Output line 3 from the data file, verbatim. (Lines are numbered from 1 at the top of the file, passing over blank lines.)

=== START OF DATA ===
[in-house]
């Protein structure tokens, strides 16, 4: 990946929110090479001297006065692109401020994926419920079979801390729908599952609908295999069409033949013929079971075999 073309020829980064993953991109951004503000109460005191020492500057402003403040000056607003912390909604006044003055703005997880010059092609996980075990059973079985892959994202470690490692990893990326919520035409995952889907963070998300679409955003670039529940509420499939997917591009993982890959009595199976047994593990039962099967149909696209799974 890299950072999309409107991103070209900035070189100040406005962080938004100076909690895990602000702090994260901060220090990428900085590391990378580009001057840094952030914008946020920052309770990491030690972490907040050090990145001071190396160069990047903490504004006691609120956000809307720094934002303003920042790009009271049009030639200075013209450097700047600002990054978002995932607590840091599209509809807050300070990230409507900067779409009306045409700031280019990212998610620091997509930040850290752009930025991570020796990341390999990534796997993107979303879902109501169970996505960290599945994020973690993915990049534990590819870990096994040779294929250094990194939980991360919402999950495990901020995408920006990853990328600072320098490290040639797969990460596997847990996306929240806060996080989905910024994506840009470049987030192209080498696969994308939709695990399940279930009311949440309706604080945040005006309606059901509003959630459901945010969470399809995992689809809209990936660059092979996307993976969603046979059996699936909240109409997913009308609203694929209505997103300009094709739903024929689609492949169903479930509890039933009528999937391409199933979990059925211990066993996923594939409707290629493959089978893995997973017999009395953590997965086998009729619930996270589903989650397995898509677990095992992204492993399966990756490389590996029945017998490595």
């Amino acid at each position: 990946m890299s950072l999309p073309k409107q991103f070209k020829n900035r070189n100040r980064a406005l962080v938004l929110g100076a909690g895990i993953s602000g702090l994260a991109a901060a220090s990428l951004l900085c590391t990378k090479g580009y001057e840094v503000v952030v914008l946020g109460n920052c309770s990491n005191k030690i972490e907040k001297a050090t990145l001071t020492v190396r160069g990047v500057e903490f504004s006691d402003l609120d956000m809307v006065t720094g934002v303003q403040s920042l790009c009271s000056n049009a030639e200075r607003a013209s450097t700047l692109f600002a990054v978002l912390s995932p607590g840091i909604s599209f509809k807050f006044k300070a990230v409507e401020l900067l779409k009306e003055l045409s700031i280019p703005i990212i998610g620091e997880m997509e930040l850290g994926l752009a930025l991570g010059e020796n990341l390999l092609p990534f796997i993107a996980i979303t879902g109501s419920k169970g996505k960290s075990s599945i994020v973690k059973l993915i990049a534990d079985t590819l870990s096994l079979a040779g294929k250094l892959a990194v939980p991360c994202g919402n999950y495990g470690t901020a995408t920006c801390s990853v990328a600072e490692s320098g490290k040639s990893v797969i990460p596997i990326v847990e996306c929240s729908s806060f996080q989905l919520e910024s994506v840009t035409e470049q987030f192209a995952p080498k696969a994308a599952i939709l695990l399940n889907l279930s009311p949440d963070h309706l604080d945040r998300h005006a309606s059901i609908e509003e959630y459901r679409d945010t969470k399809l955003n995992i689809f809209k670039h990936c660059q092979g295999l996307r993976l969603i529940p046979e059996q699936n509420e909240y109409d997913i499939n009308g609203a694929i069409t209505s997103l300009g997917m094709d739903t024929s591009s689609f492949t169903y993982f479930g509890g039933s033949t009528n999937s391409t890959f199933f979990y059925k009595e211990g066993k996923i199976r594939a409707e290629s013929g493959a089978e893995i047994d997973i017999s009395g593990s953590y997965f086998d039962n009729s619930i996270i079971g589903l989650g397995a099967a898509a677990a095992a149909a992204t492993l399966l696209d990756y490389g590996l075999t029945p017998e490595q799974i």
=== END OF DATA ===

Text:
């Amino acid at each position: 990946m890299s950072l999309p073309k409107q991103f070209k020829n900035r070189n100040r980064a406005l962080v938004l929110g100076a909690g895990i993953s602000g702090l994260a991109a901060a220090s990428l951004l900085c590391t990378k090479g580009y001057e840094v503000v952030v914008l946020g109460n920052c309770s990491n005191k030690i972490e907040k001297a050090t990145l001071t020492v190396r160069g990047v500057e903490f504004s006691d402003l609120d956000m809307v006065t720094g934002v303003q403040s920042l790009c009271s000056n049009a030639e200075r607003a013209s450097t700047l692109f600002a990054v978002l912390s995932p607590g840091i909604s599209f509809k807050f006044k300070a990230v409507e401020l900067l779409k009306e003055l045409s700031i280019p703005i990212i998610g620091e997880m997509e930040l850290g994926l752009a930025l991570g010059e020796n990341l390999l092609p990534f796997i993107a996980i979303t879902g109501s419920k169970g996505k960290s075990s599945i994020v973690k059973l993915i990049a534990d079985t590819l870990s096994l079979a040779g294929k250094l892959a990194v939980p991360c994202g919402n999950y495990g470690t901020a995408t920006c801390s990853v990328a600072e490692s320098g490290k040639s990893v797969i990460p596997i990326v847990e996306c929240s729908s806060f996080q989905l919520e910024s994506v840009t035409e470049q987030f192209a995952p080498k696969a994308a599952i939709l695990l399940n889907l279930s009311p949440d963070h309706l604080d945040r998300h005006a309606s059901i609908e509003e959630y459901r679409d945010t969470k399809l955003n995992i689809f809209k670039h990936c660059q092979g295999l996307r993976l969603i529940p046979e059996q699936n509420e909240y109409d997913i499939n009308g609203a694929i069409t209505s997103l300009g997917m094709d739903t024929s591009s689609f492949t169903y993982f479930g509890g039933s033949t009528n999937s391409t890959f199933f979990y059925k009595e211990g066993k996923i199976r594939a409707e290629s013929g493959a089978e893995i047994d997973i017999s009395g593990s953590y997965f086998d039962n009729s619930i996270i079971g589903l989650g397995a099967a898509a677990a095992a149909a992204t492993l399966l696209d990756y490389g590996l075999t029945p017998e490595q799974i």